How to Remove Wheatgrass


Wheatgrass is highly nutritious and frequently grown by the health-conscious, juiced and consumed daily. When the blades of wheatgrass are removed frequently, it grows back continually and supplies a consistent supply of nutrients. But when left unattended, wheatgrass will quickly decay or become moldy. The wheatgrass blades can still be removed and consumed--above the molded section. But it is better to remove the entire plant and start fresh with a new crop of wheatgrass or some other plant.

Step 1

Wait to remove wheatgrass blades for consumption when they have turned a vivid green and reached 7 to 8 inches in height.

Step 2

Trim the wheatgrass to about a half-inchabove the surface of the soil (or above the molded area) with a pair of sharp kitchen scissors. Harvest the oldest unharvested blades first. Rinse the blades thoroughly before consuming them.

Step 3

Remove wheatgrass permanently with a sharp hoe before it seeds. Dig up the soil underneath the wheatgrass to a depth of 3 inches. Remove any clumps of wheat grass and roots that you uproot. For larger areas of wheatgrass, a rototiller may do the job more quickly.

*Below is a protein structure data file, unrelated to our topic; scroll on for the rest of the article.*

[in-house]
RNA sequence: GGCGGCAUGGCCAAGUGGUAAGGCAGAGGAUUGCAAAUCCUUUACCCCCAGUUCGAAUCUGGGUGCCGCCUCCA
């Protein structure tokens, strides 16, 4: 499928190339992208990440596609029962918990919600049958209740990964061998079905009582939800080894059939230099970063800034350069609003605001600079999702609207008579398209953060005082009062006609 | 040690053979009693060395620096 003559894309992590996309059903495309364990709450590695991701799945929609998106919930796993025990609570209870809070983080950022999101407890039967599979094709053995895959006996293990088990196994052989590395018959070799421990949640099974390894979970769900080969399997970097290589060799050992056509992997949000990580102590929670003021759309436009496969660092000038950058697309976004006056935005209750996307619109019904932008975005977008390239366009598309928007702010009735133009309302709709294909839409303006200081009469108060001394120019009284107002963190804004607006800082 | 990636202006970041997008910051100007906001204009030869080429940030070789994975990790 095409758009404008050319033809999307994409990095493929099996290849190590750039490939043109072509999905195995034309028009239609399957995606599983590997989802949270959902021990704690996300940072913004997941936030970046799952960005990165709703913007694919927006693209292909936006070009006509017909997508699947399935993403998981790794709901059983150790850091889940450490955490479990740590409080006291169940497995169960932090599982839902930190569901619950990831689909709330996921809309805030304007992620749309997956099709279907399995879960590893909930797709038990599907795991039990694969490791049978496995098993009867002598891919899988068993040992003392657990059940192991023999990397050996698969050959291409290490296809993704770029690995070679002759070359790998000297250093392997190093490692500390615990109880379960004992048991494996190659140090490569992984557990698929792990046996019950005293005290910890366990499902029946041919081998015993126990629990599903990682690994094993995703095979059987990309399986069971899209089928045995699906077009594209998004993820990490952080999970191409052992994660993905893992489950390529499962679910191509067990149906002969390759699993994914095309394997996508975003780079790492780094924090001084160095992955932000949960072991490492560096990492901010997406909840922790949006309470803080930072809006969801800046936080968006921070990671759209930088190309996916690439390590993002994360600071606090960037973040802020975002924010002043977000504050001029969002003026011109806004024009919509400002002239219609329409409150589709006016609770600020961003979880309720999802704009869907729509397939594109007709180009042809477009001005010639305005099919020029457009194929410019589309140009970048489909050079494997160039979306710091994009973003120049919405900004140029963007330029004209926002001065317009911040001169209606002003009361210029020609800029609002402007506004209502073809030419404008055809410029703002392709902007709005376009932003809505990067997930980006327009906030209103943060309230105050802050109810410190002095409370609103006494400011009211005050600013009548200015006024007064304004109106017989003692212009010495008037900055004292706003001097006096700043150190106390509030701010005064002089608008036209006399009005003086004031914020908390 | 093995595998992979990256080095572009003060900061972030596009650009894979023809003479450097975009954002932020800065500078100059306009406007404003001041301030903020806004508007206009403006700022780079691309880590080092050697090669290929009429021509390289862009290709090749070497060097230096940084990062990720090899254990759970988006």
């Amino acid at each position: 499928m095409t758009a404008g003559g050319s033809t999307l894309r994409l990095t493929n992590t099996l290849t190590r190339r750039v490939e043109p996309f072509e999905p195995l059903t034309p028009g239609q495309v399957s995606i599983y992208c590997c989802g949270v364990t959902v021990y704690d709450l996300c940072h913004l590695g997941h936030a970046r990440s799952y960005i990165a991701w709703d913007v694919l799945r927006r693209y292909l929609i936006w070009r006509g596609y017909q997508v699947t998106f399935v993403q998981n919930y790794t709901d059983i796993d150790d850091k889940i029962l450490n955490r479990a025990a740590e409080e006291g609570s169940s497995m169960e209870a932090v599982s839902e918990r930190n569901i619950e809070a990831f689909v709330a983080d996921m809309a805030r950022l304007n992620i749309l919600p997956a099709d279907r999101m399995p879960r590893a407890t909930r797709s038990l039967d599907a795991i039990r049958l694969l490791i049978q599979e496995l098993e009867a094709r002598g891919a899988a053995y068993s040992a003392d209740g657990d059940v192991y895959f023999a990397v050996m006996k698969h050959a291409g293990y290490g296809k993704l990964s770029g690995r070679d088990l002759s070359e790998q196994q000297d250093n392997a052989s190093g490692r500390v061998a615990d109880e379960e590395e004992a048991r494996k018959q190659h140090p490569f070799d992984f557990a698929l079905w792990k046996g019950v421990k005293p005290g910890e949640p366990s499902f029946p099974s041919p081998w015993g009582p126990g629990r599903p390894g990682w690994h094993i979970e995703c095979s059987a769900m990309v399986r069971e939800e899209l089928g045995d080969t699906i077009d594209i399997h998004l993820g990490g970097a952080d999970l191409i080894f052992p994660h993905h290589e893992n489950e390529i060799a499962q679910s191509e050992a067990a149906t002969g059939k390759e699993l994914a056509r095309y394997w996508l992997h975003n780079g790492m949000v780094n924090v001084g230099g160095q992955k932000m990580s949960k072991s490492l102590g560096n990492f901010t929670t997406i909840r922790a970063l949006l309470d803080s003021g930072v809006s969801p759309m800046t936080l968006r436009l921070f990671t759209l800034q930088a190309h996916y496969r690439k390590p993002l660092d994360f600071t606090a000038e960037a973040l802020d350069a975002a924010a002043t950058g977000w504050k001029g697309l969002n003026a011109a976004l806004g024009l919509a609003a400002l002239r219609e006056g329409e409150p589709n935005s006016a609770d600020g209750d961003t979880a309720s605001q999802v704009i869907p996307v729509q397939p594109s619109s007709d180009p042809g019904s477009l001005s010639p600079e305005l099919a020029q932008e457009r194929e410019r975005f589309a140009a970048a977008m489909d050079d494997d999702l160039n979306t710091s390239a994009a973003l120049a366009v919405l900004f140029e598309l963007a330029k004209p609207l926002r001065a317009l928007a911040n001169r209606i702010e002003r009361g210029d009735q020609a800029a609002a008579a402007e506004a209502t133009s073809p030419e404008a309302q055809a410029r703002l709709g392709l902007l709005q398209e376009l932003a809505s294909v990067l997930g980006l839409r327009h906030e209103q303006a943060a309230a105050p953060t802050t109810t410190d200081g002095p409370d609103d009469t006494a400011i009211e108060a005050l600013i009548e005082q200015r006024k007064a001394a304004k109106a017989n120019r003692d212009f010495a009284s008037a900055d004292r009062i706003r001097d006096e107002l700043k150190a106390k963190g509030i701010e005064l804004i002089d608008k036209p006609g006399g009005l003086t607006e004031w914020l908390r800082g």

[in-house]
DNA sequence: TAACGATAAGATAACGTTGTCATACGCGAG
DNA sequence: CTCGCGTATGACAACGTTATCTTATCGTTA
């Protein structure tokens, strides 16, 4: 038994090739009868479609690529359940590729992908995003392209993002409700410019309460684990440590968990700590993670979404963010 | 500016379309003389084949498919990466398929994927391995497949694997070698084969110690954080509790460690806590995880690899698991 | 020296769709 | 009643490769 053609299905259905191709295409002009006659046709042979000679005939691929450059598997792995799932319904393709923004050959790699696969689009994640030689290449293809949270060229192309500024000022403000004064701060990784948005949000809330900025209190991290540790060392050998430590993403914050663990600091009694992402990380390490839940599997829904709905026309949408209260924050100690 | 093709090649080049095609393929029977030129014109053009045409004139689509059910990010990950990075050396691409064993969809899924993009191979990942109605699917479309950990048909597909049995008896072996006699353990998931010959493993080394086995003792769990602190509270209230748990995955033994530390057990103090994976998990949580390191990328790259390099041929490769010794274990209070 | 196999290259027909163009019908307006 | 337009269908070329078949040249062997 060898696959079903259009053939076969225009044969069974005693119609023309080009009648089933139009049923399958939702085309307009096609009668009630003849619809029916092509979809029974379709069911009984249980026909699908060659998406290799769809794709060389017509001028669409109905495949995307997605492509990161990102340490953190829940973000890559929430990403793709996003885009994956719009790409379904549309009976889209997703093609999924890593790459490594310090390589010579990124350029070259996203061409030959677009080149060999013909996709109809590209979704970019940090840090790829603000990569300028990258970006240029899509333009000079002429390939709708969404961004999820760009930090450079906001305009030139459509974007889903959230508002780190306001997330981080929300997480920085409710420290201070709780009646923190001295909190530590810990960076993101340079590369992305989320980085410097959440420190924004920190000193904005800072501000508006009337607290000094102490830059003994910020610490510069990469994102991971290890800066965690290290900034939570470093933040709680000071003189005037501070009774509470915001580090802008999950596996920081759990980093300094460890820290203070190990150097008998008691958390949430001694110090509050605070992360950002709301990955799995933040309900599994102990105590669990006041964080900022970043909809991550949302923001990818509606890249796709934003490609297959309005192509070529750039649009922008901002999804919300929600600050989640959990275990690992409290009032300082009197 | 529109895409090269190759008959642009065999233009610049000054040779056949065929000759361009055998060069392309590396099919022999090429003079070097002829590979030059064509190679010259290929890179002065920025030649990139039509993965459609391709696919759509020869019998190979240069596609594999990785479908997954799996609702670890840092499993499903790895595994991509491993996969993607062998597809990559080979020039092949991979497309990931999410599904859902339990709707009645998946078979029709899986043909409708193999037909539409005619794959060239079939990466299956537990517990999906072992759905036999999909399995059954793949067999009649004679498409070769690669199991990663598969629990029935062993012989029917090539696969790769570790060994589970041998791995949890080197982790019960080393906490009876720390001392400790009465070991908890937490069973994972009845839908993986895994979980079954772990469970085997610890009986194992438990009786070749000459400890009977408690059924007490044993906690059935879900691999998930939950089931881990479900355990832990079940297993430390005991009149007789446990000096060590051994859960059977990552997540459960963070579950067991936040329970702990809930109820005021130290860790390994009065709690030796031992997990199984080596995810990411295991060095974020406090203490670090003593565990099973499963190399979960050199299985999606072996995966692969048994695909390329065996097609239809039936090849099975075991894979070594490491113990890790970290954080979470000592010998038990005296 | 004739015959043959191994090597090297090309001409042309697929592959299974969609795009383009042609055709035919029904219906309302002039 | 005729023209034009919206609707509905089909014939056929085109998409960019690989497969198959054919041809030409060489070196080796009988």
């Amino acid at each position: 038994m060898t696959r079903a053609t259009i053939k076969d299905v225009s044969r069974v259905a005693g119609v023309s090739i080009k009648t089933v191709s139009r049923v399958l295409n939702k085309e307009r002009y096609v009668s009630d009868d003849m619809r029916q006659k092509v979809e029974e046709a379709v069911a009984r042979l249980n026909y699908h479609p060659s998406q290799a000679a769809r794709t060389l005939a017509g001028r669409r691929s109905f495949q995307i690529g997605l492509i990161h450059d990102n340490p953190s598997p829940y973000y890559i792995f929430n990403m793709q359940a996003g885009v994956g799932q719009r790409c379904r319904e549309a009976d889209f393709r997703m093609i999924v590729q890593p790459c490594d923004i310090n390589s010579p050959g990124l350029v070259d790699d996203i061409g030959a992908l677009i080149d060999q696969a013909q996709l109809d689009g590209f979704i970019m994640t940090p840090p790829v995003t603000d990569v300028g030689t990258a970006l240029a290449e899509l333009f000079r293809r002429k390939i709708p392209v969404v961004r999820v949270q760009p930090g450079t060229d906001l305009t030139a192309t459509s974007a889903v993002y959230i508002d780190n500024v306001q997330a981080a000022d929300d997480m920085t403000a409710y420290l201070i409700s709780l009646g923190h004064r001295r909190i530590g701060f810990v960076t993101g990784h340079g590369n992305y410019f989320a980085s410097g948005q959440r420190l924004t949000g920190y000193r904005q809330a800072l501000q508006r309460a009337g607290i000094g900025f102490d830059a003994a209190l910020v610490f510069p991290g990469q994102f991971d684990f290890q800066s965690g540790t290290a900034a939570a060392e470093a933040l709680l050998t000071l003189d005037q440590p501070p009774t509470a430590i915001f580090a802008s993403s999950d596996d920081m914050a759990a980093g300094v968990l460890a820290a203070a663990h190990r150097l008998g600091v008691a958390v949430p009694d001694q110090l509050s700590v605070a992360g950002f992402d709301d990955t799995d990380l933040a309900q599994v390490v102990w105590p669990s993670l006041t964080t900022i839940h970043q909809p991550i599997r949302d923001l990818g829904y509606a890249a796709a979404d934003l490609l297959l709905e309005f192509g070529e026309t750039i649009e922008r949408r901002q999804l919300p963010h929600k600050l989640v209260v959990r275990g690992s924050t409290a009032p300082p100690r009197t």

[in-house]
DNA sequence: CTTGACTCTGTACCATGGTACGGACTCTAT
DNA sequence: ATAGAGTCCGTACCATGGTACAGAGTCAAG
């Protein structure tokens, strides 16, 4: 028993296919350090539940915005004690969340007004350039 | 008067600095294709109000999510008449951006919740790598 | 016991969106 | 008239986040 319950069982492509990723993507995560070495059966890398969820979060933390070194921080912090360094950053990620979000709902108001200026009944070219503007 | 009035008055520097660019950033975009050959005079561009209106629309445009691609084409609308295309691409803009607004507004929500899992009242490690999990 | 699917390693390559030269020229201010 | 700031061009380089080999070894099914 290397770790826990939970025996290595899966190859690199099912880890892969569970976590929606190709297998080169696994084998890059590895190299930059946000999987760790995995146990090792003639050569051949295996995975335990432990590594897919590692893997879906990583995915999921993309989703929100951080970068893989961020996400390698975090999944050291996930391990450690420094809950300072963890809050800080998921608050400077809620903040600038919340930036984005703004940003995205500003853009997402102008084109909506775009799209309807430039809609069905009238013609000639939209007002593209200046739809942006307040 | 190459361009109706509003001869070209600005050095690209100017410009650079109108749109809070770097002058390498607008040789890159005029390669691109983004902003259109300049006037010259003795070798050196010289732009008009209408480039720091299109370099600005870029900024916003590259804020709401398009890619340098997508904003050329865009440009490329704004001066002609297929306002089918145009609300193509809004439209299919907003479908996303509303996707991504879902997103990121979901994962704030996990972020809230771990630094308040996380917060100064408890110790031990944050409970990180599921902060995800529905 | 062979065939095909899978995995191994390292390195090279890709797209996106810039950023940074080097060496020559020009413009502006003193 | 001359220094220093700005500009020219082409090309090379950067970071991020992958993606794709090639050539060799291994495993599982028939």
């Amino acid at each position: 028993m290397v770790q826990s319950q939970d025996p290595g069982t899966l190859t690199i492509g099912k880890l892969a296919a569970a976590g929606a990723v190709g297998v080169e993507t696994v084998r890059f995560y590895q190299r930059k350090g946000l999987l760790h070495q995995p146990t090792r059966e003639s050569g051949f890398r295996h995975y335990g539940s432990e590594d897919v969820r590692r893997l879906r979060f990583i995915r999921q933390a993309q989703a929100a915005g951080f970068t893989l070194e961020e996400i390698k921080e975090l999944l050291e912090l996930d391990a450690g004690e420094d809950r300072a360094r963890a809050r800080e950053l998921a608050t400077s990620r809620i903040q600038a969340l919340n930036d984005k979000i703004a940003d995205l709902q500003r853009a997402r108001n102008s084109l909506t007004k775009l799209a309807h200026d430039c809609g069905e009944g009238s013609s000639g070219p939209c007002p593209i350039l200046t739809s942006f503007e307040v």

Step 4

Spray the wheatgrass with a liquid, glyphosate-based herbicide prescribed for use on grasses. Thoroughly wet the grass with the spray and allow it to absorb for 48 hours. Physically remove the wheat grass three weeks later before tilling the area.

Things You'll Need

  • Kitchen scissors
  • Sharp hoe
  • Rototiller
  • Herbicide


  • Happy Juicer: Growing Wheatgrass
  • Cornell University: Glyphosate
Keywords: remove wheat grass, harvest wheat grass, wheat grass blades

About this Author

Emma Gin is a freelance writer who specializes in green, healthy and smart living. She is currently working on developing a weight-loss website that focuses on community and re-education. Gin is also working on a collection of short stories, because she knows what they say about idle hands.